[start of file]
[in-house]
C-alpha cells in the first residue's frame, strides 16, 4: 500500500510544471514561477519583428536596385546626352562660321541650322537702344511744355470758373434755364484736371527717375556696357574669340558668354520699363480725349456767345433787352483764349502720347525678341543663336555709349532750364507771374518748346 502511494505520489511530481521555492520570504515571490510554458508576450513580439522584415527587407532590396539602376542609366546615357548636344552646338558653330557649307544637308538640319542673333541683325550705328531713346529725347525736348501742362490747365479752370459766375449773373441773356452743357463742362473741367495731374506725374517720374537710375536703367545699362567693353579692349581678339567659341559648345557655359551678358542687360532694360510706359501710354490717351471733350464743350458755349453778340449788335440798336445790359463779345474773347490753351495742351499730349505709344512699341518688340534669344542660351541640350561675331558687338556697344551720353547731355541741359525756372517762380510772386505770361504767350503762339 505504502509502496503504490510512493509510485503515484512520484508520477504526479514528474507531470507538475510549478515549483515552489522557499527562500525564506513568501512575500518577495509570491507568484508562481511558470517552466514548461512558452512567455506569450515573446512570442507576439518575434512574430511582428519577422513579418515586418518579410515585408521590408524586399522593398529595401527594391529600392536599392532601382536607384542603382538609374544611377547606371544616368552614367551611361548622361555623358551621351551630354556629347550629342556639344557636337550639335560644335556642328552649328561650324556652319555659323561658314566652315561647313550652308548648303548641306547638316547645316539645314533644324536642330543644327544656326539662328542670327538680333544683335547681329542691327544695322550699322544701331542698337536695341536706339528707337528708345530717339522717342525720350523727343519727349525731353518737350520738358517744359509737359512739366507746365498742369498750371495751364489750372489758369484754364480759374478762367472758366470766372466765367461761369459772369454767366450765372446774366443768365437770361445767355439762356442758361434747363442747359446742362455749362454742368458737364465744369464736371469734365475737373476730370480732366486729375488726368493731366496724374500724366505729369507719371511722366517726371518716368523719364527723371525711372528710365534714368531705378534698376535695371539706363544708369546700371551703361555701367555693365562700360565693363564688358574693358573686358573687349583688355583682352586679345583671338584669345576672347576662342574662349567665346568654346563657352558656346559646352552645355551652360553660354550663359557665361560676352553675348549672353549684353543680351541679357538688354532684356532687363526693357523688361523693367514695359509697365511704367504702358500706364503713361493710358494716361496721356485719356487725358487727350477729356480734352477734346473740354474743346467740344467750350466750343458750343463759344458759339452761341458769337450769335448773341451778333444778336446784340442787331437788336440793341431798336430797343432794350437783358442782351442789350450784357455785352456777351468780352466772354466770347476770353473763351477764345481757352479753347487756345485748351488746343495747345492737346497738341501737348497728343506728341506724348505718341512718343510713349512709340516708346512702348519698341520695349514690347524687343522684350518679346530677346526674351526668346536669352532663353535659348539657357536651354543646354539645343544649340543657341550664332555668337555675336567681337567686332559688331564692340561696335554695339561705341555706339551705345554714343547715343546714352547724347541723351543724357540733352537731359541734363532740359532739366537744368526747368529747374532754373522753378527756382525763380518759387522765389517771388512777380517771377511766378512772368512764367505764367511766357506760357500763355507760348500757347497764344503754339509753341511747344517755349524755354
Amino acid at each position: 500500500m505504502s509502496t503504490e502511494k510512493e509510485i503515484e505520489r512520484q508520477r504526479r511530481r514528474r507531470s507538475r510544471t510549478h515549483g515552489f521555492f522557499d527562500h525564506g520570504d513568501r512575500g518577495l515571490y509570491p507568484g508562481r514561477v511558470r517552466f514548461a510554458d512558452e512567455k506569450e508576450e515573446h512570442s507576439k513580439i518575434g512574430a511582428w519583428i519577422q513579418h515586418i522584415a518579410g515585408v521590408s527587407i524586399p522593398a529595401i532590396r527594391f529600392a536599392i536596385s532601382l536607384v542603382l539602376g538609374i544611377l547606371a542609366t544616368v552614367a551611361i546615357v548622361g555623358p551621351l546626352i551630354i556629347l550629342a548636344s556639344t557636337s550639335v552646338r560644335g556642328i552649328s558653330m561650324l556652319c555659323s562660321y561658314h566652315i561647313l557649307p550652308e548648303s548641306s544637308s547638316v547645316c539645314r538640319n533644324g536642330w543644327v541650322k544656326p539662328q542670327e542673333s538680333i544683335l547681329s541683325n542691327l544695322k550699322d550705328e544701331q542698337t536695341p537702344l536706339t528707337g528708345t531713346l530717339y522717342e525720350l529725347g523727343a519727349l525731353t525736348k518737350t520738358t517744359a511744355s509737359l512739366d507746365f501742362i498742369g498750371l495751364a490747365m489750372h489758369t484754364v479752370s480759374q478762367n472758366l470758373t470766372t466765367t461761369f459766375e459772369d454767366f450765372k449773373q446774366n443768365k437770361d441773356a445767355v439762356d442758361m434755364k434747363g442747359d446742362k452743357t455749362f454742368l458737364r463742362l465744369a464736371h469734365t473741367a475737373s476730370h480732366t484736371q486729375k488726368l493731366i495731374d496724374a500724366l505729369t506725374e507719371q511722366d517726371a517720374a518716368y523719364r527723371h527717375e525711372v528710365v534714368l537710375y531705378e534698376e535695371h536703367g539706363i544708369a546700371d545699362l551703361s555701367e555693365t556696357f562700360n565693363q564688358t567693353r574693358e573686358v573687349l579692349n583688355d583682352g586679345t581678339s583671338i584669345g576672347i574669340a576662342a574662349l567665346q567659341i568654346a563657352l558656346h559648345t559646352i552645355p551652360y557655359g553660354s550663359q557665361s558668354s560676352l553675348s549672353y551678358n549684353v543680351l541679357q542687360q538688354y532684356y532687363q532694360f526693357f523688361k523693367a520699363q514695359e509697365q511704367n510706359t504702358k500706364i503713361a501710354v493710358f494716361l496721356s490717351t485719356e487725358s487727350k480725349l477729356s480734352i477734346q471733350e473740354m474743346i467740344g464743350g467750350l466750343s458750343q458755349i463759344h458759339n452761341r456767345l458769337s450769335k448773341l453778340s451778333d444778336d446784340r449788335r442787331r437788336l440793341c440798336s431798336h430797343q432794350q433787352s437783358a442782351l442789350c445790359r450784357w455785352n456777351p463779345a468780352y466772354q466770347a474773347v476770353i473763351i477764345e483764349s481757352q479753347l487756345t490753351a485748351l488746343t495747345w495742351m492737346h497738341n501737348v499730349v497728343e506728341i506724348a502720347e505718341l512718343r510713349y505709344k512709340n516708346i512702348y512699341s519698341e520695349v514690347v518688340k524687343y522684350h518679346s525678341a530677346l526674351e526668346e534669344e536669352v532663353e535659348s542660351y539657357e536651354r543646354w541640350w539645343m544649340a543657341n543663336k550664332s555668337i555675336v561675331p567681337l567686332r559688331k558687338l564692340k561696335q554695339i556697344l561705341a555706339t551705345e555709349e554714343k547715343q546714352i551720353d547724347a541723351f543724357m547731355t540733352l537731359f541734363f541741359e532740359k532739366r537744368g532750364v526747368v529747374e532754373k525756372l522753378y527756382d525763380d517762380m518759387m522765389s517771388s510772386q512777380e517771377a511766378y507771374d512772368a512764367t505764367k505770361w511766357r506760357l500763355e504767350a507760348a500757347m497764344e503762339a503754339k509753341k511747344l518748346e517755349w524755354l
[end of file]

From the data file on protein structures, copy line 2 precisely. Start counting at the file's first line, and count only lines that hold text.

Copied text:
C-alpha cells in the first residue's frame, strides 16, 4: 500500500510544471514561477519583428536596385546626352562660321541650322537702344511744355470758373434755364484736371527717375556696357574669340558668354520699363480725349456767345433787352483764349502720347525678341543663336555709349532750364507771374518748346 502511494505520489511530481521555492520570504515571490510554458508576450513580439522584415527587407532590396539602376542609366546615357548636344552646338558653330557649307544637308538640319542673333541683325550705328531713346529725347525736348501742362490747365479752370459766375449773373441773356452743357463742362473741367495731374506725374517720374537710375536703367545699362567693353579692349581678339567659341559648345557655359551678358542687360532694360510706359501710354490717351471733350464743350458755349453778340449788335440798336445790359463779345474773347490753351495742351499730349505709344512699341518688340534669344542660351541640350561675331558687338556697344551720353547731355541741359525756372517762380510772386505770361504767350503762339 505504502509502496503504490510512493509510485503515484512520484508520477504526479514528474507531470507538475510549478515549483515552489522557499527562500525564506513568501512575500518577495509570491507568484508562481511558470517552466514548461512558452512567455506569450515573446512570442507576439518575434512574430511582428519577422513579418515586418518579410515585408521590408524586399522593398529595401527594391529600392536599392532601382536607384542603382538609374544611377547606371544616368552614367551611361548622361555623358551621351551630354556629347550629342556639344557636337550639335560644335556642328552649328561650324556652319555659323561658314566652315561647313550652308548648303548641306547638316547645316539645314533644324536642330543644327544656326539662328542670327538680333544683335547681329542691327544695322550699322544701331542698337536695341536706339528707337528708345530717339522717342525720350523727343519727349525731353518737350520738358517744359509737359512739366507746365498742369498750371495751364489750372489758369484754364480759374478762367472758366470766372466765367461761369459772369454767366450765372446774366443768365437770361445767355439762356442758361434747363442747359446742362455749362454742368458737364465744369464736371469734365475737373476730370480732366486729375488726368493731366496724374500724366505729369507719371511722366517726371518716368523719364527723371525711372528710365534714368531705378534698376535695371539706363544708369546700371551703361555701367555693365562700360565693363564688358574693358573686358573687349583688355583682352586679345583671338584669345576672347576662342574662349567665346568654346563657352558656346559646352552645355551652360553660354550663359557665361560676352553675348549672353549684353543680351541679357538688354532684356532687363526693357523688361523693367514695359509697365511704367504702358500706364503713361493710358494716361496721356485719356487725358487727350477729356480734352477734346473740354474743346467740344467750350466750343458750343463759344458759339452761341458769337450769335448773341451778333444778336446784340442787331437788336440793341431798336430797343432794350437783358442782351442789350450784357455785352456777351468780352466772354466770347476770353473763351477764345481757352479753347487756345485748351488746343495747345492737346497738341501737348497728343506728341506724348505718341512718343510713349512709340516708346512702348519698341520695349514690347524687343522684350518679346530677346526674351526668346536669352532663353535659348539657357536651354543646354539645343544649340543657341550664332555668337555675336567681337567686332559688331564692340561696335554695339561705341555706339551705345554714343547715343546714352547724347541723351543724357540733352537731359541734363532740359532739366537744368526747368529747374532754373522753378527756382525763380518759387522765389517771388512777380517771377511766378512772368512764367505764367511766357506760357500763355507760348500757347497764344503754339509753341511747344517755349524755354